Trees help prevent flooding. That may seem obvious to anyone who knows the first thing — or cares — about soil erosion and how landslides work, but it’s especially worth being reminded of in a week when, according to a BBC report, an area of Amazon rainforest roughly the size of a football field is now being cleared every single minute, this judging from recently released satellite photographs.
As the single largest rainforest on planet Earth, the Amazon is a vital carbon-capture system that slows the pace of global heating, which scientific models show is accelerating out of control, far beyond what even the most pessimistic climate scientists’ projections were just 10 years ago.
The destruction is total. BBC observed that, in one vast tract of recently cleared land, their reporter saw giant trees lying on their sides, much of the foliage still green, even as the felled trees were surrounded by patches of bare earth drying under a relentless equatorial sun.
In recent days, the death toll has continued to rise in Russia’s Irkutsk region, where flooding caused by the combined result of a prolonged snow melt and an unexpectedly violent storm system have wreaked havoc on thousands of residents who have lost their homes; wet weather flooding continues to ravage parts of North America, from southern Alberta to Minnesota, New Jersey and West Virginia.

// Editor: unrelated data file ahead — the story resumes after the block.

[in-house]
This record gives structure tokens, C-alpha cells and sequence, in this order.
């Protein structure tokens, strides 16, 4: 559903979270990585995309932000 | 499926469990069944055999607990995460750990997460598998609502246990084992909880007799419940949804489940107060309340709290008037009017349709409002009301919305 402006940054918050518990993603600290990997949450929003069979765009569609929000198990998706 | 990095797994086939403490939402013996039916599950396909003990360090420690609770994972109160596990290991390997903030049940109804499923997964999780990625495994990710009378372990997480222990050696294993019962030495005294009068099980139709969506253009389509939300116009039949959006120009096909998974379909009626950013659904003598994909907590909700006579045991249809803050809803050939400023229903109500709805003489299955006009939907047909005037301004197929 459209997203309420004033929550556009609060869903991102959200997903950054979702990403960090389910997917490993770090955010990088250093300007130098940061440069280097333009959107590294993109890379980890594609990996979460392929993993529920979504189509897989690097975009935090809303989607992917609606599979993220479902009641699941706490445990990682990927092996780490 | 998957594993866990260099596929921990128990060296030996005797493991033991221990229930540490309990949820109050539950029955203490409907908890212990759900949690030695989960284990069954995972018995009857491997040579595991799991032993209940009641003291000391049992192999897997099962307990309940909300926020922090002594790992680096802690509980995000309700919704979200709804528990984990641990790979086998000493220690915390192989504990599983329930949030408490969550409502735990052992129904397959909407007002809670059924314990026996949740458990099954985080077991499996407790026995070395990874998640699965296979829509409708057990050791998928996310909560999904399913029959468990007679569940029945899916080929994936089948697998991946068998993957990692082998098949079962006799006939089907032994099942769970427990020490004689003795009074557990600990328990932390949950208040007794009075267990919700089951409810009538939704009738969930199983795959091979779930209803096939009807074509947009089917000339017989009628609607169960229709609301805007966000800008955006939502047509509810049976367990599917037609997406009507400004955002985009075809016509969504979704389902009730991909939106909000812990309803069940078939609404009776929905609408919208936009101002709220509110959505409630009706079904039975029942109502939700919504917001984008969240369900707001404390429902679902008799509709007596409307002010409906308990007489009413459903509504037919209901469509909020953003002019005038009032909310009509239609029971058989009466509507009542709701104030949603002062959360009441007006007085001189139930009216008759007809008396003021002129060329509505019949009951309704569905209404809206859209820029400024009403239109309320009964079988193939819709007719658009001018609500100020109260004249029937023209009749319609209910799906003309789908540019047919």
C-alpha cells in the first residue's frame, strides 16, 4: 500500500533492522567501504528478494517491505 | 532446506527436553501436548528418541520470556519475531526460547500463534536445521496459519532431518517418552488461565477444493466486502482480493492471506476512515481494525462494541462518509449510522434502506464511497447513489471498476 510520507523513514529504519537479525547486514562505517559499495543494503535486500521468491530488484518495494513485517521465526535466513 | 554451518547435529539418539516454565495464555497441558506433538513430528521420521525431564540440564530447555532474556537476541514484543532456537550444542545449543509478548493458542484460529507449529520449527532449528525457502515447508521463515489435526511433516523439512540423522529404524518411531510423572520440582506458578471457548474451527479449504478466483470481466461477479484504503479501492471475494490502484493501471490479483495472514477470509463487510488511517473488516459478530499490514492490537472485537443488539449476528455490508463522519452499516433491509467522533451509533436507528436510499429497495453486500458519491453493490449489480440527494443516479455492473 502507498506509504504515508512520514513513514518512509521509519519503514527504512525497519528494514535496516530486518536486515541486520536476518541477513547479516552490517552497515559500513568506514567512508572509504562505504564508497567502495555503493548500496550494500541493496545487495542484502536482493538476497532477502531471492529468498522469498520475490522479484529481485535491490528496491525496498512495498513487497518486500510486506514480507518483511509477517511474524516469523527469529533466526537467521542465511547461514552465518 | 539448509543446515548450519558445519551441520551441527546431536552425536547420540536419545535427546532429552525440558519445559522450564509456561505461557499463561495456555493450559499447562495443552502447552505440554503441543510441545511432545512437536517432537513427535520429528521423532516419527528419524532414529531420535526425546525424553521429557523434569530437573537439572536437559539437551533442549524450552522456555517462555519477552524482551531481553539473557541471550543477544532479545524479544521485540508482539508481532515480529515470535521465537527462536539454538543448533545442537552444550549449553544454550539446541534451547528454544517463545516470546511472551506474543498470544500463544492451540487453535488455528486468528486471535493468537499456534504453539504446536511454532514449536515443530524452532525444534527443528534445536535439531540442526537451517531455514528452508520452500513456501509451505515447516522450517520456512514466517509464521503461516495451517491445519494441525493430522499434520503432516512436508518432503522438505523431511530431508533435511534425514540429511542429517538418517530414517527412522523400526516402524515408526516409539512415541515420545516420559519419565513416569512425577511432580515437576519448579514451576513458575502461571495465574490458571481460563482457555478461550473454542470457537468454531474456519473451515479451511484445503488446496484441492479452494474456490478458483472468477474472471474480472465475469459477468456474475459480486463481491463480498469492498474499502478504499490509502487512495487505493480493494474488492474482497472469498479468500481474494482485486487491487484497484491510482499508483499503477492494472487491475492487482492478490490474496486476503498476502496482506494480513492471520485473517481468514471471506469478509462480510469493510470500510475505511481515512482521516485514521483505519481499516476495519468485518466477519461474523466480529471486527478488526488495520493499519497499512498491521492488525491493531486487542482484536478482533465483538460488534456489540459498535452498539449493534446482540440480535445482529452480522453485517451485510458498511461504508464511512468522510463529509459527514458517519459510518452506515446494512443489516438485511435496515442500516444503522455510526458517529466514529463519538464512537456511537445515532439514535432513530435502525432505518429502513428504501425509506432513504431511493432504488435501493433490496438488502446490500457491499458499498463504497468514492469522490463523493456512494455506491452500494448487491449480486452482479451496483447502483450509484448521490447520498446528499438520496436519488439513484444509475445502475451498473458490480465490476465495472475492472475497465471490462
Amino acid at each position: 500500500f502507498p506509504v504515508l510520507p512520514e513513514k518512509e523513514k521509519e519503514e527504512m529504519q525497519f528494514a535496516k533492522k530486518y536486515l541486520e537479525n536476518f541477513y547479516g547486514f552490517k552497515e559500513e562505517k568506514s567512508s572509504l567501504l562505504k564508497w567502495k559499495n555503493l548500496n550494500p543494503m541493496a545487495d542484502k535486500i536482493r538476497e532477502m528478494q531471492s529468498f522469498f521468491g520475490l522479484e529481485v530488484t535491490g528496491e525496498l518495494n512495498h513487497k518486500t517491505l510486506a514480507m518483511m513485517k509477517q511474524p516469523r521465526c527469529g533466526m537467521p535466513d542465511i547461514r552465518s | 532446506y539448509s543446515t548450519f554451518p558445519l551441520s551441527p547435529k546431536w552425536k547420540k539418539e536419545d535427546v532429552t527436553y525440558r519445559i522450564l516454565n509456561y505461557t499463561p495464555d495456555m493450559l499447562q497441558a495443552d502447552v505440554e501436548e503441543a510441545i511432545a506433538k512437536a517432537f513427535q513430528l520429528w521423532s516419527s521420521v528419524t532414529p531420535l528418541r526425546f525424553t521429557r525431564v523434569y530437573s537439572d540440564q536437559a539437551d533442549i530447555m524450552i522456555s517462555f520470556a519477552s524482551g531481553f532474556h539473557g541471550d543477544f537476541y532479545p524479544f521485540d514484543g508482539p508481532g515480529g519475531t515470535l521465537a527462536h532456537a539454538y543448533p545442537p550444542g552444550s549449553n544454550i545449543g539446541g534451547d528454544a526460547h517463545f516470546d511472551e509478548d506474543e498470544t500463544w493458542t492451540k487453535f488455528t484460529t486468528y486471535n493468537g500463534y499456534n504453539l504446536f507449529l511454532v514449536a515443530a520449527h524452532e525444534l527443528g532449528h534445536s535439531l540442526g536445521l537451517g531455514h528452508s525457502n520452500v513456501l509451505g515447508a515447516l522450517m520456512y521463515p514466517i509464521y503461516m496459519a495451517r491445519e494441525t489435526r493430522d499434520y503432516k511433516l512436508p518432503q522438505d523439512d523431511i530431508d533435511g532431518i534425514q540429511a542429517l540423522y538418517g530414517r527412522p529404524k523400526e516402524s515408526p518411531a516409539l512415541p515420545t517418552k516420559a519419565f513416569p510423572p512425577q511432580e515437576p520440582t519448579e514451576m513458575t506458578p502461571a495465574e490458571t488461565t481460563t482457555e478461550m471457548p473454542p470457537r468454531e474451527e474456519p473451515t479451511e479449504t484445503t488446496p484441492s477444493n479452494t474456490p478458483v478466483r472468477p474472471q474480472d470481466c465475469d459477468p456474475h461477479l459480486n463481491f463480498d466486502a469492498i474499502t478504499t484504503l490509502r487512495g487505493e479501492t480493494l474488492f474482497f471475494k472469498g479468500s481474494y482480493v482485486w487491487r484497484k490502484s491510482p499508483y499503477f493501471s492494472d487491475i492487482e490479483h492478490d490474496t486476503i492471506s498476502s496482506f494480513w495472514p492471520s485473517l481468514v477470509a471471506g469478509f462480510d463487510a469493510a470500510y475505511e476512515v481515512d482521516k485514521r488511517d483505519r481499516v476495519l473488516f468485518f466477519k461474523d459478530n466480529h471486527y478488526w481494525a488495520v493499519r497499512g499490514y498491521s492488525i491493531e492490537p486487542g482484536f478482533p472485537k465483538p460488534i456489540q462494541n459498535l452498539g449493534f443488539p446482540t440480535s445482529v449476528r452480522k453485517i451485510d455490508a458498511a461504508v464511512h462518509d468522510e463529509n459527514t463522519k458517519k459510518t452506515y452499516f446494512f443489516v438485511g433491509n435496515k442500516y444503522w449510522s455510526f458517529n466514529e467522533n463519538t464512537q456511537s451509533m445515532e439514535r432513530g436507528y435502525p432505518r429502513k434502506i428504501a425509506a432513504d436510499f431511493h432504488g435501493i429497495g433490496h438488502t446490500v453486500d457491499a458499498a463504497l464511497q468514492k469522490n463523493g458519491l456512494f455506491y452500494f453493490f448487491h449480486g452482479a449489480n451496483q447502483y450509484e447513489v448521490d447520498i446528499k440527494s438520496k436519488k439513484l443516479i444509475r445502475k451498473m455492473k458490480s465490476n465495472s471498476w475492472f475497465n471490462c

According to a recent survey by the European
Environment Agency — again, this obvious to anyone with even a remote grasp of how bioscience works, but still, it bears repeating — forests provide a wide range of useful services to the ecosystem, including “water retention” — water absorbed or otherwise used by forests — and are essential for human well-being. Water retention plays an important role in mitigating the effects of heavy rainfall coupled with droughts; saving forests and nurturing tree growth plays an important role in combatting the effects of climate change and extreme weather events. Forests can and do soak up excess rainwater, which in turn prevents run-off and damage from flooding.
Soya fields in Brazil, planted to feed the planet’s ever-increasing demand for meat from cattle — the primary agricultural industry driving deforestation — is about as effective at preventing flooding as a breached hydro-electric dam.
Strange as it may seem — hashtag #sarcasm — trees have extensive root systems that both stabilize and bind together the soil around them, which in turn absorbs large amounts of water that reduces destructive run-off. They don’t have to be towering or majestic, either — though, oddly enough, the bigger the tree, the more water it will drink. Woodland acts as a barrier to floodwater, and prevents soil erosion at the same time, which in turn reduces the amount of sediment displaced in rivers.
See? Simple. Science.